Server Fault is a question and answer site for system and network administrators. Join them; it only takes a minute:

Sign up
Here's how it works:
  1. Anybody can ask a question
  2. Anybody can answer
  3. The best answers are voted up and rise to the top

I have a Dell PE 2970 quoted and ready to order with the following specs:

  • 2X 6-core AMD 2.2ghz 6mb HT-3
  • 6X 73gb 15K SCSI 6Gbps 2.5in (RAID 10)
  • 16GB (4X4gb) 800mhz RAM
  • 2X Intel Pro 1000PT Single Port 1gb NICs

How will the above server perform compared to traditional bare metal server I am running currently? Current server is a 5 year old PE 1425, 2X 160GB SATA, 2X Intel 2.8ghz single-core, 2GB RAM.

Primary load is LAMP web server traffic, not much, max 50GBs per month.

I assume the PE 2970 running ESXi will handle the "load" with absolute ease, but I'm planning on adding development environment VMs for Java/Grails & Ruby on Rails (both CentOS 5.5) and Windows 2003 Server, which will all be routed via one of the NICs (primary NIC will be dedicated to CentOS 5.5 LAMP VM).

Note sure where the bottleneck will be performance-wise in the PE 2970, but trying to account for issues now before I take the plunge. I'm buying a Cisco ASA 5505 for the firewall as well.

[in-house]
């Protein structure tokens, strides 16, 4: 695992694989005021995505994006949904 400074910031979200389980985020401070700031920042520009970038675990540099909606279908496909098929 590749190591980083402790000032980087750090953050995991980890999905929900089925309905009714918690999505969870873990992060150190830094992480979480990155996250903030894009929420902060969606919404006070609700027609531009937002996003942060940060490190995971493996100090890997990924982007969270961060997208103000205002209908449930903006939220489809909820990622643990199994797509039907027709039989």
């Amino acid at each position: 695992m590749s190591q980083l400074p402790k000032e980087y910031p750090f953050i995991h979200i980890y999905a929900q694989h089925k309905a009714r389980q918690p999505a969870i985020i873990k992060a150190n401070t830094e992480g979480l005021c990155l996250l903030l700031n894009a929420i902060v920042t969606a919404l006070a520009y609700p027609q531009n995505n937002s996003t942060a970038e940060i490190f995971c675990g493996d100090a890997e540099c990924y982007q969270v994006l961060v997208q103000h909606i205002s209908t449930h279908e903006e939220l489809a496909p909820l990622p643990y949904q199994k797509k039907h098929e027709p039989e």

Suggestions appreciated!

share|improve this question
up vote 3 down vote accepted

The processors give you about 6 times the CPU grunt of the older Intel, RAM has (I think) about 2-3 times the bandwidth of the older Intel, Hard disk subsystem is about 9x the IOPS 6x the throughput of the older system. No real surprise there, I'm sure you'd figured that out having selected the components.

In typical environments I'd be looking to consolidate 6-8 "average" servers similar to the baremetal one you describe onto one of these when virtualizing. The 2970 is a pretty good mid range server and the 6 Core AMD Instanbul Opteron CPUs are quite good at virtualization as they support NPT/RVI.

However I'd call out a few things to consider.

  1. Dell are about to release the R715 (the reference is buried in the middle of this press release) - this is their 11G successor to the 2970 which is based on their 9G platform. The R715 supports the Magny Cours 6100 series Opterons that are substantially better than the Istanbul CPU's and have a whole lot more cores (8 or 12 depending on the model) and memory bandwidth. The other platform improvements in the 11G line make it quite appealing but as with everything shiny and new it will cost more.